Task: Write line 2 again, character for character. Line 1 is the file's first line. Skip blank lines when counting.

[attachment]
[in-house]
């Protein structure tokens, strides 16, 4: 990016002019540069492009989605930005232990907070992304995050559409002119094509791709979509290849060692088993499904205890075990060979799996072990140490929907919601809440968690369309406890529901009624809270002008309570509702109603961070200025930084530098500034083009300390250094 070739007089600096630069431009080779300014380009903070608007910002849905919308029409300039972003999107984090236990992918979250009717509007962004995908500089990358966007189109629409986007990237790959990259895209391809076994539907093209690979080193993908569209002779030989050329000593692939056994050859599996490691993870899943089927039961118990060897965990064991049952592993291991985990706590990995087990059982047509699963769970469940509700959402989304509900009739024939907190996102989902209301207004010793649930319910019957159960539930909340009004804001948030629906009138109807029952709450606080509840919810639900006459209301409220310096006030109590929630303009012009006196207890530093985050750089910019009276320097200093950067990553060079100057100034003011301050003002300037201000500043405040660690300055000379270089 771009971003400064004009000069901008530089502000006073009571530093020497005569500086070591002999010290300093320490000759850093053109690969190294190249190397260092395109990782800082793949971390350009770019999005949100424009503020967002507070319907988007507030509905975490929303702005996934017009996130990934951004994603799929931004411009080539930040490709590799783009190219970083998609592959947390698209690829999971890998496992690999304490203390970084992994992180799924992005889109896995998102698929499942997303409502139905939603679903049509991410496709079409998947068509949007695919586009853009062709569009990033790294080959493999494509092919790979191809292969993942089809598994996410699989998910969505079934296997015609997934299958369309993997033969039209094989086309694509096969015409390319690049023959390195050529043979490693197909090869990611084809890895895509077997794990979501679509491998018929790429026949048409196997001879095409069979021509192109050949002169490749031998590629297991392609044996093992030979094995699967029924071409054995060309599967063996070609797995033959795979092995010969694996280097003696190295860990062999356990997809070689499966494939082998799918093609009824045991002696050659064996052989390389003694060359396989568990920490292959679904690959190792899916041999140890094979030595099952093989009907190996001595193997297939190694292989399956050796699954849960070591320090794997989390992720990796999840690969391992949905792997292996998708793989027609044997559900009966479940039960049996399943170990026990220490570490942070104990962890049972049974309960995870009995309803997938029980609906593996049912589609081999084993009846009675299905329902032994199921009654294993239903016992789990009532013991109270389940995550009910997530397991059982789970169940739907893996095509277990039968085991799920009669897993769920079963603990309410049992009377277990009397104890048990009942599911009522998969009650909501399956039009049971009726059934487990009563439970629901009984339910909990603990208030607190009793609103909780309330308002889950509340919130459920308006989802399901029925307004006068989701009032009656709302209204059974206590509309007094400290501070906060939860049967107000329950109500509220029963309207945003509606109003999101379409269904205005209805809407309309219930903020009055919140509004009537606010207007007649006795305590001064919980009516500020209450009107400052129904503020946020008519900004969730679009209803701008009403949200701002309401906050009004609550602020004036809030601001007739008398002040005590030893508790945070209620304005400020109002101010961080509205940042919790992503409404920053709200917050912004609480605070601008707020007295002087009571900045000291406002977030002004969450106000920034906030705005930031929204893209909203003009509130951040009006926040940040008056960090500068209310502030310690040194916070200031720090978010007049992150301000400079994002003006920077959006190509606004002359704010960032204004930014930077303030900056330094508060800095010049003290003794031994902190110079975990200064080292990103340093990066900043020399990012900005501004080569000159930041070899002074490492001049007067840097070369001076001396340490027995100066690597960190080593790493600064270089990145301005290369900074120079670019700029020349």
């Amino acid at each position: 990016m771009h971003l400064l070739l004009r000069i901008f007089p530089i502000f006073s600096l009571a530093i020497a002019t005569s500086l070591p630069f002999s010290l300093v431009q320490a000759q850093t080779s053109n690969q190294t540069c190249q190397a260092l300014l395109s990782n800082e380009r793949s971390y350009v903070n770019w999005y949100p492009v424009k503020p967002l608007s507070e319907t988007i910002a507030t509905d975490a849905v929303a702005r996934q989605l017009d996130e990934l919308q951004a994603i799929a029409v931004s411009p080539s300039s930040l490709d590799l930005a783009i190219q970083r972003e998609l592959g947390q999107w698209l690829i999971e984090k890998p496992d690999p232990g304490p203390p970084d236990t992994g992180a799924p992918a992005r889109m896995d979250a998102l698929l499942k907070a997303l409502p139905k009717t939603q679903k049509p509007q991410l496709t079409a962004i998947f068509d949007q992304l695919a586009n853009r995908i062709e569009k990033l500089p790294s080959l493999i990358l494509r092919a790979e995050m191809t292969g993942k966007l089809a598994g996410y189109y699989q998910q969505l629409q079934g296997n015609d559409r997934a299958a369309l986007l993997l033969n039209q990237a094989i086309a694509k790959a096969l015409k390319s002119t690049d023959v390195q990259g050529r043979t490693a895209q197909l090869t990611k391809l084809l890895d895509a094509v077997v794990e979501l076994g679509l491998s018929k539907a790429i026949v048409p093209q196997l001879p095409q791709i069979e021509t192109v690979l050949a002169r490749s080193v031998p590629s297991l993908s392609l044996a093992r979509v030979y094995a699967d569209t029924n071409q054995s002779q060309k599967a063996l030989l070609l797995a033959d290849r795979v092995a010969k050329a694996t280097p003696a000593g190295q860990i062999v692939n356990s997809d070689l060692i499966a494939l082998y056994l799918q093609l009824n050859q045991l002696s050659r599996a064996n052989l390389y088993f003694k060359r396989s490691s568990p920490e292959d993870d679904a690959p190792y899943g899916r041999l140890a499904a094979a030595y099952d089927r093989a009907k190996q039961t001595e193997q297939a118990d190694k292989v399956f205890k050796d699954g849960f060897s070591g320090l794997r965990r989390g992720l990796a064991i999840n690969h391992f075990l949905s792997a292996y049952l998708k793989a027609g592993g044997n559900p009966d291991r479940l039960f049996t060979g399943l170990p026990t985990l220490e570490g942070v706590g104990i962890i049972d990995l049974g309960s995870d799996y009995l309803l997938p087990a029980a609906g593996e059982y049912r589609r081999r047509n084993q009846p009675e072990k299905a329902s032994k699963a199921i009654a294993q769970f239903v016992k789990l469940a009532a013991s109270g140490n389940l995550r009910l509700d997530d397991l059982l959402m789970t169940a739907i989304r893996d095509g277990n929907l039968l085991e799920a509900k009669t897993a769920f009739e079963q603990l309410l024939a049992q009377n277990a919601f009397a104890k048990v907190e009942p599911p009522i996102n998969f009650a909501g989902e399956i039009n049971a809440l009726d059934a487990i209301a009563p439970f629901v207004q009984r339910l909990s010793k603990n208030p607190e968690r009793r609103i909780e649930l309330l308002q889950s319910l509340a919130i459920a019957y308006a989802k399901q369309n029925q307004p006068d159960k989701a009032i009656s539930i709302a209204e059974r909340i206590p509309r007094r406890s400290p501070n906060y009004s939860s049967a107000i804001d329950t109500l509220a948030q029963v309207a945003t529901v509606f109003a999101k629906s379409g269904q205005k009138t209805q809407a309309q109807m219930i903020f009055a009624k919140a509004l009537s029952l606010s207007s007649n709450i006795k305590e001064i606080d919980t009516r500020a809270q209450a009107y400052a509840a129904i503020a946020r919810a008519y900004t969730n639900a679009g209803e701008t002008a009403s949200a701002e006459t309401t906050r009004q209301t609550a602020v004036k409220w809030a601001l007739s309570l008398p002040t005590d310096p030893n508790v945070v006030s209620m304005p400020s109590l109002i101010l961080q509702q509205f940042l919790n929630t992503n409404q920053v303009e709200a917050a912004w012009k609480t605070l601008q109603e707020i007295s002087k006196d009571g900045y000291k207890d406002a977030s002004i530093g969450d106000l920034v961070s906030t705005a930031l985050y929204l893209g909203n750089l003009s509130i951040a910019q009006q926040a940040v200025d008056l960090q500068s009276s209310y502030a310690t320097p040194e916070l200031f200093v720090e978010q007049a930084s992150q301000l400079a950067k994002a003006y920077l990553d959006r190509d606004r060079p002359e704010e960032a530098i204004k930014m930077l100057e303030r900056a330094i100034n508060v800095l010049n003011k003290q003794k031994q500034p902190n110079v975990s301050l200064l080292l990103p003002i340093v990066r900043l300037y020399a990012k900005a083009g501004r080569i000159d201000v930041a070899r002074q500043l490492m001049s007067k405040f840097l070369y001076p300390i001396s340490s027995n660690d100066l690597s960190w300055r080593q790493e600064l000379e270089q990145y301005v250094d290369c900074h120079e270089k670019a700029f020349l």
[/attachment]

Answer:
């Protein structure tokens, strides 16, 4: 990016002019540069492009989605930005232990907070992304995050559409002119094509791709979509290849060692088993499904205890075990060979799996072990140490929907919601809440968690369309406890529901009624809270002008309570509702109603961070200025930084530098500034083009300390250094 070739007089600096630069431009080779300014380009903070608007910002849905919308029409300039972003999107984090236990992918979250009717509007962004995908500089990358966007189109629409986007990237790959990259895209391809076994539907093209690979080193993908569209002779030989050329000593692939056994050859599996490691993870899943089927039961118990060897965990064991049952592993291991985990706590990995087990059982047509699963769970469940509700959402989304509900009739024939907190996102989902209301207004010793649930319910019957159960539930909340009004804001948030629906009138109807029952709450606080509840919810639900006459209301409220310096006030109590929630303009012009006196207890530093985050750089910019009276320097200093950067990553060079100057100034003011301050003002300037201000500043405040660690300055000379270089 771009971003400064004009000069901008530089502000006073009571530093020497005569500086070591002999010290300093320490000759850093053109690969190294190249190397260092395109990782800082793949971390350009770019999005949100424009503020967002507070319907988007507030509905975490929303702005996934017009996130990934951004994603799929931004411009080539930040490709590799783009190219970083998609592959947390698209690829999971890998496992690999304490203390970084992994992180799924992005889109896995998102698929499942997303409502139905939603679903049509991410496709079409998947068509949007695919586009853009062709569009990033790294080959493999494509092919790979191809292969993942089809598994996410699989998910969505079934296997015609997934299958369309993997033969039209094989086309694509096969015409390319690049023959390195050529043979490693197909090869990611084809890895895509077997794990979501679509491998018929790429026949048409196997001879095409069979021509192109050949002169490749031998590629297991392609044996093992030979094995699967029924071409054995060309599967063996070609797995033959795979092995010969694996280097003696190295860990062999356990997809070689499966494939082998799918093609009824045991002696050659064996052989390389003694060359396989568990920490292959679904690959190792899916041999140890094979030595099952093989009907190996001595193997297939190694292989399956050796699954849960070591320090794997989390992720990796999840690969391992949905792997292996998708793989027609044997559900009966479940039960049996399943170990026990220490570490942070104990962890049972049974309960995870009995309803997938029980609906593996049912589609081999084993009846009675299905329902032994199921009654294993239903016992789990009532013991109270389940995550009910997530397991059982789970169940739907893996095509277990039968085991799920009669897993769920079963603990309410049992009377277990009397104890048990009942599911009522998969009650909501399956039009049971009726059934487990009563439970629901009984339910909990603990208030607190009793609103909780309330308002889950509340919130459920308006989802399901029925307004006068989701009032009656709302209204059974206590509309007094400290501070906060939860049967107000329950109500509220029963309207945003509606109003999101379409269904205005209805809407309309219930903020009055919140509004009537606010207007007649006795305590001064919980009516500020209450009107400052129904503020946020008519900004969730679009209803701008009403949200701002309401906050009004609550602020004036809030601001007739008398002040005590030893508790945070209620304005400020109002101010961080509205940042919790992503409404920053709200917050912004609480605070601008707020007295002087009571900045000291406002977030002004969450106000920034906030705005930031929204893209909203003009509130951040009006926040940040008056960090500068209310502030310690040194916070200031720090978010007049992150301000400079994002003006920077959006190509606004002359704010960032204004930014930077303030900056330094508060800095010049003290003794031994902190110079975990200064080292990103340093990066900043020399990012900005501004080569000159930041070899002074490492001049007067840097070369001076001396340490027995100066690597960190080593790493600064270089990145301005290369900074120079670019700029020349």